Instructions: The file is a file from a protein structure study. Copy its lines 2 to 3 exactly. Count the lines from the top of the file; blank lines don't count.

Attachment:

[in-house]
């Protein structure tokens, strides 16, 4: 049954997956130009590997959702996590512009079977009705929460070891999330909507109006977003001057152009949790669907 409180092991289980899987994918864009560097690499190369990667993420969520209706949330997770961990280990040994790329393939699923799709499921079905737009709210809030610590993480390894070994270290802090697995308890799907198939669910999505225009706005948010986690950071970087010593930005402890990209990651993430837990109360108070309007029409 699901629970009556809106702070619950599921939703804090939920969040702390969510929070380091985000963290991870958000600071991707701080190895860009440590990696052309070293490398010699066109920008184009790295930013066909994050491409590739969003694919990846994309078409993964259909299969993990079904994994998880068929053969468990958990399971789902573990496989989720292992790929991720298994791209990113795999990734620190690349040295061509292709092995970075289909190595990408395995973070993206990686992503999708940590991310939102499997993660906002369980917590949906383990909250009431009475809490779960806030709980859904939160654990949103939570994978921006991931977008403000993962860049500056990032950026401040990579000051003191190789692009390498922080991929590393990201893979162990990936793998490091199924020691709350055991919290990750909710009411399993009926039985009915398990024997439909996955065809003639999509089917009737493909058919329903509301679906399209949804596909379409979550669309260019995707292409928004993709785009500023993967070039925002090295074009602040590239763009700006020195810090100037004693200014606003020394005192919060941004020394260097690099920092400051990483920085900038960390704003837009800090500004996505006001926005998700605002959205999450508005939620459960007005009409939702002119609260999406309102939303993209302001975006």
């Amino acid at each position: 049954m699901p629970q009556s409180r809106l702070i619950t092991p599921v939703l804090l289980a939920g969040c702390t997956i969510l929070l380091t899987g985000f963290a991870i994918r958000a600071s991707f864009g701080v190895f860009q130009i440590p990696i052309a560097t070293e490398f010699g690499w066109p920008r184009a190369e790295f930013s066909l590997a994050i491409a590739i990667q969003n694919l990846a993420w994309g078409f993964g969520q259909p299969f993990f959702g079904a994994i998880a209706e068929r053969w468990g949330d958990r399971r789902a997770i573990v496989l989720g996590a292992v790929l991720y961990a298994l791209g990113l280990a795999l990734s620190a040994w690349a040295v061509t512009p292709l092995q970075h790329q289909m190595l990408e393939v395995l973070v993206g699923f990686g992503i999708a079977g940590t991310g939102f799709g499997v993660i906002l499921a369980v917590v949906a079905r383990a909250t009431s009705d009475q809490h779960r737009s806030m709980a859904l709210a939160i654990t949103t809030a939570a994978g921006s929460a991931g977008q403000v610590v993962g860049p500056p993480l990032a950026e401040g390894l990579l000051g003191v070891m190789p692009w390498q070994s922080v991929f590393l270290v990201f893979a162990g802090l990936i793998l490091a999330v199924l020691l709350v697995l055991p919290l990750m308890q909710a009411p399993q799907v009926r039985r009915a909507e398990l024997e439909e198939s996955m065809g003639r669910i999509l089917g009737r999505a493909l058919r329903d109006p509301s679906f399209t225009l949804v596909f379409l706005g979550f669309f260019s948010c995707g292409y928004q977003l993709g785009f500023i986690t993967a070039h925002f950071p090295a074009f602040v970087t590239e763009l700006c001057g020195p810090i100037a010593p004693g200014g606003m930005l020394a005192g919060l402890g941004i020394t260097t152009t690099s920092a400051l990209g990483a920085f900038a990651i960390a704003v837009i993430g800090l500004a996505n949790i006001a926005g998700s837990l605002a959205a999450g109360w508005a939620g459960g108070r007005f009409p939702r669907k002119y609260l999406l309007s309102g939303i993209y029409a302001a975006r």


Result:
């Protein structure tokens, strides 16, 4: 049954997956130009590997959702996590512009079977009705929460070891999330909507109006977003001057152009949790669907 409180092991289980899987994918864009560097690499190369990667993420969520209706949330997770961990280990040994790329393939699923799709499921079905737009709210809030610590993480390894070994270290802090697995308890799907198939669910999505225009706005948010986690950071970087010593930005402890990209990651993430837990109360108070309007029409 699901629970009556809106702070619950599921939703804090939920969040702390969510929070380091985000963290991870958000600071991707701080190895860009440590990696052309070293490398010699066109920008184009790295930013066909994050491409590739969003694919990846994309078409993964259909299969993990079904994994998880068929053969468990958990399971789902573990496989989720292992790929991720298994791209990113795999990734620190690349040295061509292709092995970075289909190595990408395995973070993206990686992503999708940590991310939102499997993660906002369980917590949906383990909250009431009475809490779960806030709980859904939160654990949103939570994978921006991931977008403000993962860049500056990032950026401040990579000051003191190789692009390498922080991929590393990201893979162990990936793998490091199924020691709350055991919290990750909710009411399993009926039985009915398990024997439909996955065809003639999509089917009737493909058919329903509301679906399209949804596909379409979550669309260019995707292409928004993709785009500023993967070039925002090295074009602040590239763009700006020195810090100037004693200014606003020394005192919060941004020394260097690099920092400051990483920085900038960390704003837009800090500004996505006001926005998700605002959205999450508005939620459960007005009409939702002119609260999406309102939303993209302001975006």
């Amino acid at each position: 049954m699901p629970q009556s409180r809106l702070i619950t092991p599921v939703l804090l289980a939920g969040c702390t997956i969510l929070l380091t899987g985000f963290a991870i994918r958000a600071s991707f864009g701080v190895f860009q130009i440590p990696i052309a560097t070293e490398f010699g690499w066109p920008r184009a190369e790295f930013s066909l590997a994050i491409a590739i990667q969003n694919l990846a993420w994309g078409f993964g969520q259909p299969f993990f959702g079904a994994i998880a209706e068929r053969w468990g949330d958990r399971r789902a997770i573990v496989l989720g996590a292992v790929l991720y961990a298994l791209g990113l280990a795999l990734s620190a040994w690349a040295v061509t512009p292709l092995q970075h790329q289909m190595l990408e393939v395995l973070v993206g699923f990686g992503i999708a079977g940590t991310g939102f799709g499997v993660i906002l499921a369980v917590v949906a079905r383990a909250t009431s009705d009475q809490h779960r737009s806030m709980a859904l709210a939160i654990t949103t809030a939570a994978g921006s929460a991931g977008q403000v610590v993962g860049p500056p993480l990032a950026e401040g390894l990579l000051g003191v070891m190789p692009w390498q070994s922080v991929f590393l270290v990201f893979a162990g802090l990936i793998l490091a999330v199924l020691l709350v697995l055991p919290l990750m308890q909710a009411p399993q799907v009926r039985r009915a909507e398990l024997e439909e198939s996955m065809g003639r669910i999509l089917g009737r999505a493909l058919r329903d109006p509301s679906f399209t225009l949804v596909f379409l706005g979550f669309f260019s948010c995707g292409y928004q977003l993709g785009f500023i986690t993967a070039h925002f950071p090295a074009f602040v970087t590239e763009l700006c001057g020195p810090i100037a010593p004693g200014g606003m930005l020394a005192g919060l402890g941004i020394t260097t152009t690099s920092a400051l990209g990483a920085f900038a990651i960390a704003v837009i993430g800090l500004a996505n949790i006001a926005g998700s837990l605002a959205a999450g109360w508005a939620g459960g108070r007005f009409p939702r669907k002119y609260l999406l309007s309102g939303i993209y029409a302001a975006r």